If you have enough insulin to last you a few days, but need to figure out where to get a more reliable, consistent supply, visit our Get Insulin page to find further resources.

Source: diabetesdaily.com

Patient Advocate Speaks Out on Eli Lilly’s Lowered Prices

By Madelyn Corwin

On April 7, 2020, Eli Lilly announced it would be selling its insulin to select patients for $35/month. This covers the uninsured and people with high deductibles. While myself and the entire diabetes community are happy lives will be saved through this news, we are not going to commend Eli Lilly for doing what they could have and should have done a decade ago.

We have already lost lives from rationing insulin, people have lost their vision, their limbs, their college savings accounts, their cars, their homes and so much more. People have literally chosen not to marry the love of their life just because they want to remain on Medicaid for their insulin. People have turned to the black market to buy insulin for years because of Eli Lilly, Novo Nordisk, and Sanofi’s price gouging. We can never get those lives back, those homes back, or people’s eyesight back. No amount of money or affordable insulin can fix the irreparable damage that has been done by the big 3 insulin manufacturers.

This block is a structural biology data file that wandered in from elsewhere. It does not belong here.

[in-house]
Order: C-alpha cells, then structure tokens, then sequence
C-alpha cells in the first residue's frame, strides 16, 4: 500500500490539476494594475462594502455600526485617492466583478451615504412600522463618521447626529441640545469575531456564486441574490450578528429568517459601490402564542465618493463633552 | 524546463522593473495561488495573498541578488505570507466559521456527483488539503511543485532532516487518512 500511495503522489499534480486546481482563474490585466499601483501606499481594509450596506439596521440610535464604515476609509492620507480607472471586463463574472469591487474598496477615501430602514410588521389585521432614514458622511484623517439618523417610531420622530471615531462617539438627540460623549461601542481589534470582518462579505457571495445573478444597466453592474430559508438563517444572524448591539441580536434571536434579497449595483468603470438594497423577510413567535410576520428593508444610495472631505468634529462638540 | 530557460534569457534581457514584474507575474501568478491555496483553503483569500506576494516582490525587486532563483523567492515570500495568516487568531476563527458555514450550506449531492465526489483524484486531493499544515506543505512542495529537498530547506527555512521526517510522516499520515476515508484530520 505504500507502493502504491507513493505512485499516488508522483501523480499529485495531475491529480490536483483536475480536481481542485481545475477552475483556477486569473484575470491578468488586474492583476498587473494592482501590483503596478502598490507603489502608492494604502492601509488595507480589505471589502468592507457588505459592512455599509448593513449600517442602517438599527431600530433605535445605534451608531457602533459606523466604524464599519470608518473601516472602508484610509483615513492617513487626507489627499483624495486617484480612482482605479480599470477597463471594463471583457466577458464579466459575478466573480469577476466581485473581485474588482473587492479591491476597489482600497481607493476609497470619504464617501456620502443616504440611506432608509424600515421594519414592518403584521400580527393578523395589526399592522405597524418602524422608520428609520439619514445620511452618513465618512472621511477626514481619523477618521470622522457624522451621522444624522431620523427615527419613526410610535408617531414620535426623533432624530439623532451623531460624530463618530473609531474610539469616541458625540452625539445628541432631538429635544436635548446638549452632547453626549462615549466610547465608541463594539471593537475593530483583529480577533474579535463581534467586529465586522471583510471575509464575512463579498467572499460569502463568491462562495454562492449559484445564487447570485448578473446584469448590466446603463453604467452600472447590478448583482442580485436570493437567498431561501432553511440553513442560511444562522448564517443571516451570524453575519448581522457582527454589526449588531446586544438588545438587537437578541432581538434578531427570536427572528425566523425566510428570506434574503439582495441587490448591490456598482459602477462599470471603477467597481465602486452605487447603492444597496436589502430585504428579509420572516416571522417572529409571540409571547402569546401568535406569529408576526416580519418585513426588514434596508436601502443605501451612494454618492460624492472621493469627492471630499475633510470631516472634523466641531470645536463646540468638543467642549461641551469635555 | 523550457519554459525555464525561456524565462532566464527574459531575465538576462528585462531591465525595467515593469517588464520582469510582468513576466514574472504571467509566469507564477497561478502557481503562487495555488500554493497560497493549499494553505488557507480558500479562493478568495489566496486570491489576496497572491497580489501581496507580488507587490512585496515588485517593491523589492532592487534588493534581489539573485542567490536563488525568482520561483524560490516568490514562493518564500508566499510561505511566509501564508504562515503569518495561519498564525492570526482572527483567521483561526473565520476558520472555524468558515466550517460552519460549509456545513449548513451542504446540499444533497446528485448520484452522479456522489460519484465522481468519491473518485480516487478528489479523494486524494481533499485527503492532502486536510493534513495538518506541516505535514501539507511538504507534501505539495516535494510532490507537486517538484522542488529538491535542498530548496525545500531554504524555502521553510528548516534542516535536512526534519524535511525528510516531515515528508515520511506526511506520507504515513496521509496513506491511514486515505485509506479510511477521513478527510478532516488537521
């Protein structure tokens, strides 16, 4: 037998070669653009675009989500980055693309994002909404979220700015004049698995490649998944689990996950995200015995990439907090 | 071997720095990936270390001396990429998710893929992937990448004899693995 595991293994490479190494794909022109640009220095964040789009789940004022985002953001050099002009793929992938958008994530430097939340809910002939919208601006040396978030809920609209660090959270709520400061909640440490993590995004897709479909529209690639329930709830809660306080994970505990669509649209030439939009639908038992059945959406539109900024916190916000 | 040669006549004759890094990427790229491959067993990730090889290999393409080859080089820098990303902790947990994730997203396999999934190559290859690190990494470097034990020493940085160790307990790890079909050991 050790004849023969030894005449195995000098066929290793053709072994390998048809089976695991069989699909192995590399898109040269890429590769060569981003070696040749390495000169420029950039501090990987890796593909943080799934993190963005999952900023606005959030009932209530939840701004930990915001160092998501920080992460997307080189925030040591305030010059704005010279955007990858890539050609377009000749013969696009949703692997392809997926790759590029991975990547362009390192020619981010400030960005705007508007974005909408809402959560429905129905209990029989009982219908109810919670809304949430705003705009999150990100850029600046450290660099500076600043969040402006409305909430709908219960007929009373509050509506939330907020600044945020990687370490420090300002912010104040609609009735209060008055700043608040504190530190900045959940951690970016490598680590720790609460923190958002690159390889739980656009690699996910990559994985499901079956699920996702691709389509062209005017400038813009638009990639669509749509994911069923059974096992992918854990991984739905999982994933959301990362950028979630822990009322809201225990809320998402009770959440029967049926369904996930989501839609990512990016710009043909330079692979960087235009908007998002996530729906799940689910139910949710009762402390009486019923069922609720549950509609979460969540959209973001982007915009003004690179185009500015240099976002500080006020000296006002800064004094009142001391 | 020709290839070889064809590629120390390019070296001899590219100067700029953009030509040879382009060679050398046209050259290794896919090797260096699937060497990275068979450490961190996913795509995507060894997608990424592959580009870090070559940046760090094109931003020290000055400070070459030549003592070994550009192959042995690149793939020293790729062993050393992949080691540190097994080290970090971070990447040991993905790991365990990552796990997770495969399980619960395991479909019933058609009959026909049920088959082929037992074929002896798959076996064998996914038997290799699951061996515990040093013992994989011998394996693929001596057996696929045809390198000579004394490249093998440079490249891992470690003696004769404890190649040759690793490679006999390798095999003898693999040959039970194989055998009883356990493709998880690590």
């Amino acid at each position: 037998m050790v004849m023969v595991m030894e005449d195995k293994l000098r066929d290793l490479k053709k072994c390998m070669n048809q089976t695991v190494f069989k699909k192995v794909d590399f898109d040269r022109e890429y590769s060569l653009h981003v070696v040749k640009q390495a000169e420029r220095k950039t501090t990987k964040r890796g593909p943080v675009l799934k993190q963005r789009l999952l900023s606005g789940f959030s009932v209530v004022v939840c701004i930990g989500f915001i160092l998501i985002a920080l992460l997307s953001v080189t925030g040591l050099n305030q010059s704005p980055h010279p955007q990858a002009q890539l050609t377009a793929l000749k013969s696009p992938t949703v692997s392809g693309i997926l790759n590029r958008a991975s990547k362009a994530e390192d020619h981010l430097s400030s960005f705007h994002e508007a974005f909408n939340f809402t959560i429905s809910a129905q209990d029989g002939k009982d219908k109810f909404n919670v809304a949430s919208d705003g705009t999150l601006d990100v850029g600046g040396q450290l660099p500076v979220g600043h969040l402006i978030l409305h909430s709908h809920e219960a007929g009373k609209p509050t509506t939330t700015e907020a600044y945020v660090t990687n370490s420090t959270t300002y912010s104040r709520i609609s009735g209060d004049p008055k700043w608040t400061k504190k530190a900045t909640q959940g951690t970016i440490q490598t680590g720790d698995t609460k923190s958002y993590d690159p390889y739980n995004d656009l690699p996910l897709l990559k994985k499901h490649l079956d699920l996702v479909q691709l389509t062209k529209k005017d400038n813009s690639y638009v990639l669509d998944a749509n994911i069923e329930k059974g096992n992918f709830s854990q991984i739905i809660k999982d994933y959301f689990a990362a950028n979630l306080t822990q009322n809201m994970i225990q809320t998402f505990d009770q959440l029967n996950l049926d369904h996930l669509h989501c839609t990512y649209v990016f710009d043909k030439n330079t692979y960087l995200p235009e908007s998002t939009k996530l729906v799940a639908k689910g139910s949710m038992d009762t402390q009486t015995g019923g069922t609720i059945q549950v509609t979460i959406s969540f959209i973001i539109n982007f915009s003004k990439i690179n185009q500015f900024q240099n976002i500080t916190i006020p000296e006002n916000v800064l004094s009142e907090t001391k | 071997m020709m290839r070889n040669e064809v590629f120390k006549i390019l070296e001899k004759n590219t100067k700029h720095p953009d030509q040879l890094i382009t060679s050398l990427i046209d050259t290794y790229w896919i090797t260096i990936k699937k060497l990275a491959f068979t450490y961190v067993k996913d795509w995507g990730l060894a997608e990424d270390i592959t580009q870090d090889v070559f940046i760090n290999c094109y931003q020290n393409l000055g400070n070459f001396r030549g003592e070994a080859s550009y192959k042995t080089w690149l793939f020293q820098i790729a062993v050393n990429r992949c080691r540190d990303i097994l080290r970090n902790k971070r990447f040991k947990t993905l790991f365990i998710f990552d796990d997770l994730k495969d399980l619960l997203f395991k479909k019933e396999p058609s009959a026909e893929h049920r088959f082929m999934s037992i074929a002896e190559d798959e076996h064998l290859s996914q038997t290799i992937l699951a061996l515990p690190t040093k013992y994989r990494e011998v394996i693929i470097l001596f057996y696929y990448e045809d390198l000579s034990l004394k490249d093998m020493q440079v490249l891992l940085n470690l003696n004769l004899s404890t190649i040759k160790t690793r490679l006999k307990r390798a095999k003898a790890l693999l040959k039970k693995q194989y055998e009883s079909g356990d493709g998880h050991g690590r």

Madelyn Corwin, advocate for affordable insulin

This is not to say I’m mad about the $35 announcement. You have to understand where thousands of insulin4all advocates are coming from right now. Many advocates have made unthinkable sacrifices just to be able to pay that bill at the pharmacy counter so they can live to see tomorrow. People have skipped meals for days and worked out to the point of injuring themselves to bring their blood sugar down because they didn’t have enough money for more insulin. Many have rationed and been put in the hospital for DKA, only then to receive an even larger medical bill that they cannot pay, all at the hand of companies like Eli Lilly.